They made their way to King Clothaire at Soissons, Neustria and then the court of King Theodebert of Austrasia in 611. He traveled to Metz, then Mainz, Suevi, Alamanni, and finally Lake Zurich. Their evangelization work there was unsuccessful, and the group passed on to Arbon, then Bregenz, and then Lake Constance. Saint Gall, who knew the local language best, took the lead in this region; many were converted to the faith, and the group founded a new monastery as their home and base. However, a year later political upheaval caused Columbanus to cross the Alps into Italy, arriving in Milan in 612. The Christian royal family treated him well, and he preached and wrote against Arianism and Nestorianism. In gratitude, the Lombard king gave him a tract of land call Bobbio between Milan and Genoa. There he rebuilt a half-ruined church of Saint Peter, and around it he founded an abbey that was to be the source for evangelization throughout northern Italy for centuries to come.

    Columbanus always enjoyed being in the forests and caves, and as he walked through the woods birds and squirrels would ride on his shoulders. Toward the end of his life came word that his old enemies were dead, and his brothers wanted him to come back north, but he declined. Knowing that his time was almost done, he retired to a cave for solitude, and died as he had predicted. His influence continued for centuries as those he converted handed on the faith, the brothers he taught evangelized untold numbers more, and his brother monks founded over one hundred monasteries to protect learning and spread the faith.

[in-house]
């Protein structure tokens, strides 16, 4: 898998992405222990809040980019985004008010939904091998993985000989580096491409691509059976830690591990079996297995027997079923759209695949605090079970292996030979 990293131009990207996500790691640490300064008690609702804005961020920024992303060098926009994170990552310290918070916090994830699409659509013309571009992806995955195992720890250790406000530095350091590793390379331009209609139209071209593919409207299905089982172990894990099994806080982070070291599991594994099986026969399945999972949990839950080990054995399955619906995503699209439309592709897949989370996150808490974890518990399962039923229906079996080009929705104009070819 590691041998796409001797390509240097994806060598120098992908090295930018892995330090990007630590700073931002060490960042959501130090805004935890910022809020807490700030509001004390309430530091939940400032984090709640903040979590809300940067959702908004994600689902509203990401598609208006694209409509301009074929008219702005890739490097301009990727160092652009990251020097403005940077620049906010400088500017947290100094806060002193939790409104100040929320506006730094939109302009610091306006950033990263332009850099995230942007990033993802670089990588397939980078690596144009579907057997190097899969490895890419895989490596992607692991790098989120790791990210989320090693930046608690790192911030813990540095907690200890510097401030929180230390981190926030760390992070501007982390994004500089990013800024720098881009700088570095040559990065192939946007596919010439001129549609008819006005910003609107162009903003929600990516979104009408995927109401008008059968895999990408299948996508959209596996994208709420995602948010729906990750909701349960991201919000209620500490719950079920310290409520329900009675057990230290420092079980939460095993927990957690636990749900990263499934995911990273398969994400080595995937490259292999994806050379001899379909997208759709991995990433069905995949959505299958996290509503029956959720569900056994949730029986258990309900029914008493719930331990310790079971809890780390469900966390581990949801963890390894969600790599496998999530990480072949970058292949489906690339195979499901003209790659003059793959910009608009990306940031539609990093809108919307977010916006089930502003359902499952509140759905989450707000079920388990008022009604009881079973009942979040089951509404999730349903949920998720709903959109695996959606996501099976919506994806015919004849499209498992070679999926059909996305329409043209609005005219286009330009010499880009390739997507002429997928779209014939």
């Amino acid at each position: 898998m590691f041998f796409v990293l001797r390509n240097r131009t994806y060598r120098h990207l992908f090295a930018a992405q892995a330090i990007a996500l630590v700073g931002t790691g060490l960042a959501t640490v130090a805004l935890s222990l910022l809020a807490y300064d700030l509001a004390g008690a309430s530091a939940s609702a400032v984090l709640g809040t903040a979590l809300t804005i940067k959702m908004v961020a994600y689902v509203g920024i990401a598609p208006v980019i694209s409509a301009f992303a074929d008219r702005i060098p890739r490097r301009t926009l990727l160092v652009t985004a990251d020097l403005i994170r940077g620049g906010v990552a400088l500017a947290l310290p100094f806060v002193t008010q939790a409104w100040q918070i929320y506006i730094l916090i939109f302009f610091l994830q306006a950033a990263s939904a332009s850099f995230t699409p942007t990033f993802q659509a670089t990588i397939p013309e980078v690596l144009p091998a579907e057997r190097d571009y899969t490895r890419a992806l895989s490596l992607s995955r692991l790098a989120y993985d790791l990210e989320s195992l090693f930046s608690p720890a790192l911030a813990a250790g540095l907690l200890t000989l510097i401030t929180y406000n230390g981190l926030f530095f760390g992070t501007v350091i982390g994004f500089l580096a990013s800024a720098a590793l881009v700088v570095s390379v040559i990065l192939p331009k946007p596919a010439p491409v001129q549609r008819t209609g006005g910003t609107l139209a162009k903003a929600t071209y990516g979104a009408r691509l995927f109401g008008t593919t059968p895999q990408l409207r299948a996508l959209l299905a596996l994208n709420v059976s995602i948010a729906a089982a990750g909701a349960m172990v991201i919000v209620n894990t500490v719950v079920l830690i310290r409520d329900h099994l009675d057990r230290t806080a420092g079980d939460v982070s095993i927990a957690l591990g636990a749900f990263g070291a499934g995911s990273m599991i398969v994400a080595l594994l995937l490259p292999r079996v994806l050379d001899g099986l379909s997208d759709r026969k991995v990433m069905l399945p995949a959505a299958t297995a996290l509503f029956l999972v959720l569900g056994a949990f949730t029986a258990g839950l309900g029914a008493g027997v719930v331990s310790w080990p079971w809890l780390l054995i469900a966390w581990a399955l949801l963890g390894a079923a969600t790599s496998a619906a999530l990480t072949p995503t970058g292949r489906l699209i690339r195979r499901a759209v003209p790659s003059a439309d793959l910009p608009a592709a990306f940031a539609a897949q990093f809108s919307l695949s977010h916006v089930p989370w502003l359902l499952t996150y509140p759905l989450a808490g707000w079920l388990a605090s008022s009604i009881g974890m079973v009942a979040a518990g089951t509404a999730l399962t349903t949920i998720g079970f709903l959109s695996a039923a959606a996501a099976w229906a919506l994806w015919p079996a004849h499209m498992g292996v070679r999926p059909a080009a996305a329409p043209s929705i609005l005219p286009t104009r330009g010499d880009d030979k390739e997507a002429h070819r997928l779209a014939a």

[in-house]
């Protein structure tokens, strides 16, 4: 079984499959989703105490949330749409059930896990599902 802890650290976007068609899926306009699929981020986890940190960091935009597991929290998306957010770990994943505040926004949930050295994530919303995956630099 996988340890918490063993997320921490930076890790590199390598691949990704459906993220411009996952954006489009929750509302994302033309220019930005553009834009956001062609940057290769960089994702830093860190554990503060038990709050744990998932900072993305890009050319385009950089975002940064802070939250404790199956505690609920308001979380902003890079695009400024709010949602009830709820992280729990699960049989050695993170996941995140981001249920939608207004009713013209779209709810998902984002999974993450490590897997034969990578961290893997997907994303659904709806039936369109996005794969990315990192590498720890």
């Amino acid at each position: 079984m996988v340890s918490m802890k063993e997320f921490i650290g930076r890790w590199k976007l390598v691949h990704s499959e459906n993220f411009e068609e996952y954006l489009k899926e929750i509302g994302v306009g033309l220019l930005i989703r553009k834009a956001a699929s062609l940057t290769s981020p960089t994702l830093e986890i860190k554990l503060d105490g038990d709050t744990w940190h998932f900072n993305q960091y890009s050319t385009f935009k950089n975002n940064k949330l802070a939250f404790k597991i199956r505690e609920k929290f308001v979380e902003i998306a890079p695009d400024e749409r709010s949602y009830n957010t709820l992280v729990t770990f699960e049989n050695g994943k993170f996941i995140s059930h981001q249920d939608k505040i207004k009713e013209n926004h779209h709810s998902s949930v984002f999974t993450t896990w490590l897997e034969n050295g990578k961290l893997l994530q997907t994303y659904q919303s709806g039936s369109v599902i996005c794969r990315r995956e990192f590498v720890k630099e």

Miracles ascribed to Columbanus include

        * to obtain food for a sick brother monk, he cured the wife of the donor
        * once when he was surrounded by wolves, he simply walked through them
        * at one point he needed a cave for his solitary prayers; a bear lived there; when Columbanus asked, the bear left
        * when he needed water in order to live in the cave, a spring appeared nearby
        * when the Luxeuil monastery granary ran empty, he prayed over it and it refilled
        * he multiplied bread and beer for his community
        * he cured several sick monks, who then got straight out of bed to reap the monastery's harvest
        * gave sight to a blind man at Orleans
        * he destroyed a vat of beer being prepared for a pagan festival by breathing on it
        * when the monastery needed help in the fields, he tamed a bear, and yoked it to a plough

    543 at West Leinster, Ireland

    21 November 615 in a cave at Bobbio, Italy of natural causes; interred at the abbey church of Bobbio; miracles reported at his tomb; relics re-interred in a new altar there in 1482; altar and shrine were refurbished and the relics re-interred in the early 20th century


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All information used with permission of the Patron Saint Index.